My first real job was working as a retail clerk for Best Buy. This was in the days before their current CEO (2020) revamped their approach to pricing and customer service. As a checkout clerk, we were held to conversion metrics such as selling a certain number of protection plans, and getting customers to sign up for terrible credit cards.

    I learned that it’s not as hard to upsell people if you instill a little doubt about the quality of the product they’re buying. In all reality, most people didn’t need the protection plans, or the protection plans that were sold didn’t offer the coverage we were told to imply.

    The Internship (absolutely nothing like the movie)

    My second job was during Sophomore year of college, and it was one of the best ever. F5 Networks offers technical internships, and I was lucky enough to land one. 

    I learned a lot of what I know about working with bash, building and maintaining server racks, and web development. I also learned a bit about office politics, and that internships don’t always lead to job placement in a company. That was a rough lesson to learn.

    The Warehouse

    Shortly after my internship was over, I started working for a medium sized business in stores/receiving, later to switch to shipping. Here I learned what a hard day’s work really was, how to stand for 10 hours on end working through freezing temperatures.

    My takeaway was that I’m not really cut out of blue collar labor on the regular. I’m an office man, through and through.

    The Money People

    I worked for a time as a database/server admin + general IT guy for a small financial advising firm. It was a stuffy business, both the clients and my fellow coworkers were mostly super conservative religious types. In fact, my boss even tried to get me to join a church so I could get free health insurance through them.

    I didn’t, and I learned a powerful lesson. These guys paid me $10 / hour in 2014 for skills that took me a long time to hone. Just because a door is open, doesn’t mean you walk through it – and if you do and the room isn’t to your liking, walk back through that door.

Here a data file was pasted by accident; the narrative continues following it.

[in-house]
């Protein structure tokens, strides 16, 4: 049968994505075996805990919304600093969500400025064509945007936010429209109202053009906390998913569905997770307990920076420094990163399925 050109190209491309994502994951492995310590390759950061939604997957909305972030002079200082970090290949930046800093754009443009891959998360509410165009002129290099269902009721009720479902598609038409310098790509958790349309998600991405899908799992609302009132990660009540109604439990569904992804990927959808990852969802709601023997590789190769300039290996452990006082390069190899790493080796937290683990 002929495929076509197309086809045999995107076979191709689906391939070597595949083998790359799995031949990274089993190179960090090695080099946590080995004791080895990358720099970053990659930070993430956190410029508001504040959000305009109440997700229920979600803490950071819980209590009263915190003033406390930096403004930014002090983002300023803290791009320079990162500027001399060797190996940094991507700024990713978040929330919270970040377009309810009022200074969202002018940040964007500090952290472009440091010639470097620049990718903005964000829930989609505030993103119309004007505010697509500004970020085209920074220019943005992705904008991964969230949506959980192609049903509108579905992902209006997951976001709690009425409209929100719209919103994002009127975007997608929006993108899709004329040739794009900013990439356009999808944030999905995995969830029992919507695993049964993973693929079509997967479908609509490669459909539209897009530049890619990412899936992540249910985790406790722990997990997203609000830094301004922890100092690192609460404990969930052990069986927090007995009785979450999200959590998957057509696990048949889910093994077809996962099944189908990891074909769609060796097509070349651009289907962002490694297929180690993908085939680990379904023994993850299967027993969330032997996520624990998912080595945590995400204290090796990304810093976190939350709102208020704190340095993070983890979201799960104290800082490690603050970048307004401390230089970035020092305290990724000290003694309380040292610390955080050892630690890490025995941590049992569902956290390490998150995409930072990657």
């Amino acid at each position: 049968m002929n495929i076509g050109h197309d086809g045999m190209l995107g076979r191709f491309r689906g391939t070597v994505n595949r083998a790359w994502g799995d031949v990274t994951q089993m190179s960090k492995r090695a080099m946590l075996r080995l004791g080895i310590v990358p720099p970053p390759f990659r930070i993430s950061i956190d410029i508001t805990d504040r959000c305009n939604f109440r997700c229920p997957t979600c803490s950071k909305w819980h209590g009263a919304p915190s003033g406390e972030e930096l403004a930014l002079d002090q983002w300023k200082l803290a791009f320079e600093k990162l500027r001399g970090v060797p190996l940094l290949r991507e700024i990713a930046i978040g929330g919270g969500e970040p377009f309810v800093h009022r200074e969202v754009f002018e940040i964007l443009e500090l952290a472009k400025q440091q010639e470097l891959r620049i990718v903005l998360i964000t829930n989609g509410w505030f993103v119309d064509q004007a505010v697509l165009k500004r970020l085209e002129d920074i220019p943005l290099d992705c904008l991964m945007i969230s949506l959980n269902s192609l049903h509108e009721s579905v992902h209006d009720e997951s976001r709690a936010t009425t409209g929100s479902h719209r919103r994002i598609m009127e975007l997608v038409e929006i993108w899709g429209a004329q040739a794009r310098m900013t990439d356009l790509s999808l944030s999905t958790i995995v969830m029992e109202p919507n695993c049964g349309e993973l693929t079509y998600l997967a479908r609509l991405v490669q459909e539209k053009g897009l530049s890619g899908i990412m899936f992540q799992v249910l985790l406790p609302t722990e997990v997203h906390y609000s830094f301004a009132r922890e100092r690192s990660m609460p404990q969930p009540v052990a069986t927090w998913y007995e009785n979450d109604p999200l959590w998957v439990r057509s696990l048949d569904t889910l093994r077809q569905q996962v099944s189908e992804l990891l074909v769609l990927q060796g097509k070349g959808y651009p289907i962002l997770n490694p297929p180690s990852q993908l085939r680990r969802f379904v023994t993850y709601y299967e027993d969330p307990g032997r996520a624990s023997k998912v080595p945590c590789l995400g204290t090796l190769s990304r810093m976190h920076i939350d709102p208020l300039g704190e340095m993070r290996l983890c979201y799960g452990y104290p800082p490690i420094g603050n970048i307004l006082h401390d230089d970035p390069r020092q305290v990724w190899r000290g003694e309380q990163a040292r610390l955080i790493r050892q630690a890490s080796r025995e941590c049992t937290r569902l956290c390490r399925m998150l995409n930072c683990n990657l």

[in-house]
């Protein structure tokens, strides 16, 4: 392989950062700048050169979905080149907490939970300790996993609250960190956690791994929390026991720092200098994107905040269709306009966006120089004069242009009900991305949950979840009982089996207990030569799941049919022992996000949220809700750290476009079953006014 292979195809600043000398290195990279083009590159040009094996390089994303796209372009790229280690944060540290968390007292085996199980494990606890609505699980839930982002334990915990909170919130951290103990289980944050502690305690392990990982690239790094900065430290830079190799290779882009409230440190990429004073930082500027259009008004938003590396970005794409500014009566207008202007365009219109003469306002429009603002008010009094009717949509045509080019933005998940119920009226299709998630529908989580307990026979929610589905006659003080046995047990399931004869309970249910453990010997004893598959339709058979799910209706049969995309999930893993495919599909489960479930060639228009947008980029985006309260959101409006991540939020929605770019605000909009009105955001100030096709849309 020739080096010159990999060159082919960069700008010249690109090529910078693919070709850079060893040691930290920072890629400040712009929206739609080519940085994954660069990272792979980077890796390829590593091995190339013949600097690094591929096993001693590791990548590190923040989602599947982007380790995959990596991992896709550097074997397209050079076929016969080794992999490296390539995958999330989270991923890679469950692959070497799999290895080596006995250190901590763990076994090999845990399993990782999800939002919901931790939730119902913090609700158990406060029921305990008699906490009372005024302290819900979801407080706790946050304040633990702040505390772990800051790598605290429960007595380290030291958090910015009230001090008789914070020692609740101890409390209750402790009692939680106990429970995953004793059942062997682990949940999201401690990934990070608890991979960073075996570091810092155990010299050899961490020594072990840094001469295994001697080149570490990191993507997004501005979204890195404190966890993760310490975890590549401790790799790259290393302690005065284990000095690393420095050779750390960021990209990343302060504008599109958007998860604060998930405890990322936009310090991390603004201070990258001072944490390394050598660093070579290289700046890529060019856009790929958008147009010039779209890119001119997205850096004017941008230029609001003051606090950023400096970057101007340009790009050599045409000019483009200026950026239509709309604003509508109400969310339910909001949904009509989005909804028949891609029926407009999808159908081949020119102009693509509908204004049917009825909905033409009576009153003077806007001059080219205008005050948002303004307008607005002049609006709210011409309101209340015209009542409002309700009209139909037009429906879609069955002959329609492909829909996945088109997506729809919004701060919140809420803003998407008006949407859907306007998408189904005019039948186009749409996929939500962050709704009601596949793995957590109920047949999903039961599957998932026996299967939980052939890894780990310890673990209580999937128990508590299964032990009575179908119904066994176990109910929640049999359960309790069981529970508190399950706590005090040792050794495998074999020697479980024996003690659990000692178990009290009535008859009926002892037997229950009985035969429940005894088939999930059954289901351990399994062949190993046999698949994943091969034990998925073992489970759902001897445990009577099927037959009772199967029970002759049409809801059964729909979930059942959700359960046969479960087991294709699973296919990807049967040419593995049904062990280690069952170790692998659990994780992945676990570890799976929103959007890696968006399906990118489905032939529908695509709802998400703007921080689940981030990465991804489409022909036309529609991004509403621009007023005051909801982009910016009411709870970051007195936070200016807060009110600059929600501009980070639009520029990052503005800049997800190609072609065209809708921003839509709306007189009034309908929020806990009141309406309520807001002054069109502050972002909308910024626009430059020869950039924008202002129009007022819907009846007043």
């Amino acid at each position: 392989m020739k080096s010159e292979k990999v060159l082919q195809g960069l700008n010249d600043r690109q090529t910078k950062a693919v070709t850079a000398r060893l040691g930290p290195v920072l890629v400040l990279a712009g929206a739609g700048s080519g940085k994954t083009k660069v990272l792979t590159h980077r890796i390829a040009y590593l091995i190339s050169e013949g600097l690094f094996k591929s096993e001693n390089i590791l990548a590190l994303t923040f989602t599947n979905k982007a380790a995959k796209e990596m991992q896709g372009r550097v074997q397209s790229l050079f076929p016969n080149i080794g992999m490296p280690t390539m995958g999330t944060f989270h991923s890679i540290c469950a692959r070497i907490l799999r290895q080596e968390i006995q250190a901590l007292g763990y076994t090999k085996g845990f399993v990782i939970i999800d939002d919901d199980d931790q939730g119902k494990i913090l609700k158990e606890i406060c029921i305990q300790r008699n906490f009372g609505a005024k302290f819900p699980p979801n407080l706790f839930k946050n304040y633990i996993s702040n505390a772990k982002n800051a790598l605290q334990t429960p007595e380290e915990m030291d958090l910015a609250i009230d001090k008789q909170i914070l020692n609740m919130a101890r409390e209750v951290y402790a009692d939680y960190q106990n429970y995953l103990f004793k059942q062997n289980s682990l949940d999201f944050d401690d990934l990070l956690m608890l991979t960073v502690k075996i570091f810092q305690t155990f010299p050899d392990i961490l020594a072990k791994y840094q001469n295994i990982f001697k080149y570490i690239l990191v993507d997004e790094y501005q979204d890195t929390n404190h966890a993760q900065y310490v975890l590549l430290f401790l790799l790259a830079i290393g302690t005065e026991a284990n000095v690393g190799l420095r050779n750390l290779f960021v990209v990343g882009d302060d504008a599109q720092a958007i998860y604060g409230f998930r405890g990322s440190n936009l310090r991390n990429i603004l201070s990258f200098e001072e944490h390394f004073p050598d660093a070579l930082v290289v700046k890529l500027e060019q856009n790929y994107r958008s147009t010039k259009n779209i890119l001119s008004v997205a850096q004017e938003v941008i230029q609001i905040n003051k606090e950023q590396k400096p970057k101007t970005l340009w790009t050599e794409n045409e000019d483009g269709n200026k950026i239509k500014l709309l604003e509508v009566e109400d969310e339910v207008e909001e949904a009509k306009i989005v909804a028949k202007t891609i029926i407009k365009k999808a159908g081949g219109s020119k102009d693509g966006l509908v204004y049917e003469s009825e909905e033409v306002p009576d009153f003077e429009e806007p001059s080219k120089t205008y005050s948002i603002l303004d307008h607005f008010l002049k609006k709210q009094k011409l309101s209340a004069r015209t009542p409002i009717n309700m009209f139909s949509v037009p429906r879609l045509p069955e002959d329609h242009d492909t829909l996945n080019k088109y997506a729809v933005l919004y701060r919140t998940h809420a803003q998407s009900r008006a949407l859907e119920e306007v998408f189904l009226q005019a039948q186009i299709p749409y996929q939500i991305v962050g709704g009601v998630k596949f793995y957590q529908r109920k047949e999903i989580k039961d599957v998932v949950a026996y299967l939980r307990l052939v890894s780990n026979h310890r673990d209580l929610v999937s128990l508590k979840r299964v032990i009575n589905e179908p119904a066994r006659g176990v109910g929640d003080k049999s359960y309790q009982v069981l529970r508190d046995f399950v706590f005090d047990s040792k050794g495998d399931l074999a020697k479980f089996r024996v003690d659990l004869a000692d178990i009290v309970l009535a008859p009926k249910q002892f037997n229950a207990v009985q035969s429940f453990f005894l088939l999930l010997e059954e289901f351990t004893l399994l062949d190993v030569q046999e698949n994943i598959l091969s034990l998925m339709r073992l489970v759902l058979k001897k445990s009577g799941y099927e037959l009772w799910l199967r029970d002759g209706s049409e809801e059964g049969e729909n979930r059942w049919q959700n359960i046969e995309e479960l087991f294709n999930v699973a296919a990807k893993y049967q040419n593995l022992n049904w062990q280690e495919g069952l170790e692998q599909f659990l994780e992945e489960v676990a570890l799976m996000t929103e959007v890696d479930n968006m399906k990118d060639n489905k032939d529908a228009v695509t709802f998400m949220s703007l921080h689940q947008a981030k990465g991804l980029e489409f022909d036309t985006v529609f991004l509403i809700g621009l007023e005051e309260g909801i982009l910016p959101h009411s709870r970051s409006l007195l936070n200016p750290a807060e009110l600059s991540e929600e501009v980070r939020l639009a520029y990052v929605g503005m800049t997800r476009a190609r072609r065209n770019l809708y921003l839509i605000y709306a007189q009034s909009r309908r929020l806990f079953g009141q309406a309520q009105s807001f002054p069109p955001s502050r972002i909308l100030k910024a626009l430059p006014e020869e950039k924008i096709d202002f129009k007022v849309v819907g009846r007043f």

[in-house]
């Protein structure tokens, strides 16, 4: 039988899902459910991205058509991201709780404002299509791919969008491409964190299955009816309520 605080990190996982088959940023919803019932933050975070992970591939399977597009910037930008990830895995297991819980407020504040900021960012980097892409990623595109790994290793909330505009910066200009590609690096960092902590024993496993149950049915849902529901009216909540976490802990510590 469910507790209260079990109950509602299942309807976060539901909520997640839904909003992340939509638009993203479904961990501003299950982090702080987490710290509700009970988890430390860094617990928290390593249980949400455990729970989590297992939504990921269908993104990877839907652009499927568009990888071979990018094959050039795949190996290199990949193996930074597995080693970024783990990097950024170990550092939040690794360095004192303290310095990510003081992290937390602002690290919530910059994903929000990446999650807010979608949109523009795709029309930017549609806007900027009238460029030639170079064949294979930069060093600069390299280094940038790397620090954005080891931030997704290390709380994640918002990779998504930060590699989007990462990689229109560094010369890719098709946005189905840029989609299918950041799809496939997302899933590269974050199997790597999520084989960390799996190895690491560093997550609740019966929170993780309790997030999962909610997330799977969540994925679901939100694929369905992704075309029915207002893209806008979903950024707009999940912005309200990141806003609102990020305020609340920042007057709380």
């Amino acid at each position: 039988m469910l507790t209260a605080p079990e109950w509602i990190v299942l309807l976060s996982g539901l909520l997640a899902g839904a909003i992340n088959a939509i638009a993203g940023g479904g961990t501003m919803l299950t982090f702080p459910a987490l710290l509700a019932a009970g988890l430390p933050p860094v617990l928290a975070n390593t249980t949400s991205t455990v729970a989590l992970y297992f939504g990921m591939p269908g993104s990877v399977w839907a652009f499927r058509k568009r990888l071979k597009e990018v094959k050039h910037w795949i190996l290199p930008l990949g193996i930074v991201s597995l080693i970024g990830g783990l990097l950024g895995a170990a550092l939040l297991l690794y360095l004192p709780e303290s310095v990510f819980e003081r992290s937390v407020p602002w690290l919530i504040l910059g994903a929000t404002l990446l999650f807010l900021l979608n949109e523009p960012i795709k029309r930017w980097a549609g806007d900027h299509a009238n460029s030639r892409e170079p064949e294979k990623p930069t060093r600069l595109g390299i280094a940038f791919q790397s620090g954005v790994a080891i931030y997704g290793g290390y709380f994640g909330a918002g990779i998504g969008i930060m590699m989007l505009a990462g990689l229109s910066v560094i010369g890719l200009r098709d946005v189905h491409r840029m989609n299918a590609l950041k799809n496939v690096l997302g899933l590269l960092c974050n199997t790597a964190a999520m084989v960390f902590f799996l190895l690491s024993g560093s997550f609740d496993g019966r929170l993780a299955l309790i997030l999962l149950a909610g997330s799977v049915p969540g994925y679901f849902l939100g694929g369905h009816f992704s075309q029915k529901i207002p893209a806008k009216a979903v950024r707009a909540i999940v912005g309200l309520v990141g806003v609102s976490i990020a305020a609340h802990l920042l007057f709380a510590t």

The Medical Field

    After a struggle of conscience and will, I decided that I needed to dip my toes in the medical field to see if it was right for me. I became a CNA and worked in an assistive living facility. It was all pretty hands off, save getting to help with med pass.

    I highly enjoyed my time at this job, and I learned compassion for those struck by degenerative disease. I also feel pity for all people in nursing homes / assistive living whose highlight of the day is to go down to the dining room an hour early to just sit and wait for a mediocre dinner.

    The Addiction Recovery Center

    Much like my work as a CNA, working to help addicts through their recovery process was a very pivotal point in my life. It taught me compassion and understanding for those suffering from addiction, and changed my perspective in a huge way.

    Triad Behavioral Health

    Once I completed web development certs, I started to work for an e-learning company. This was my baptism by fire for Laravel, and I was really able to flex my PHP skills. I also learned how to work with people who were remote.

    I would have stayed with this company longer, but they shut our department down.

    The Dev Shop

    Almost immediately after I left TBH, I started working for a development firm in Spokane. They were on the small size, 12 employees in total, with about 7 full time developers. I learned about networking, and how to work remotely with other companies on a daily basis. Ultimately, I found that I wasn’t happy jumping from project to project, being unable to take long term ownership of any products/projects, and having to kiss ass to rude customers.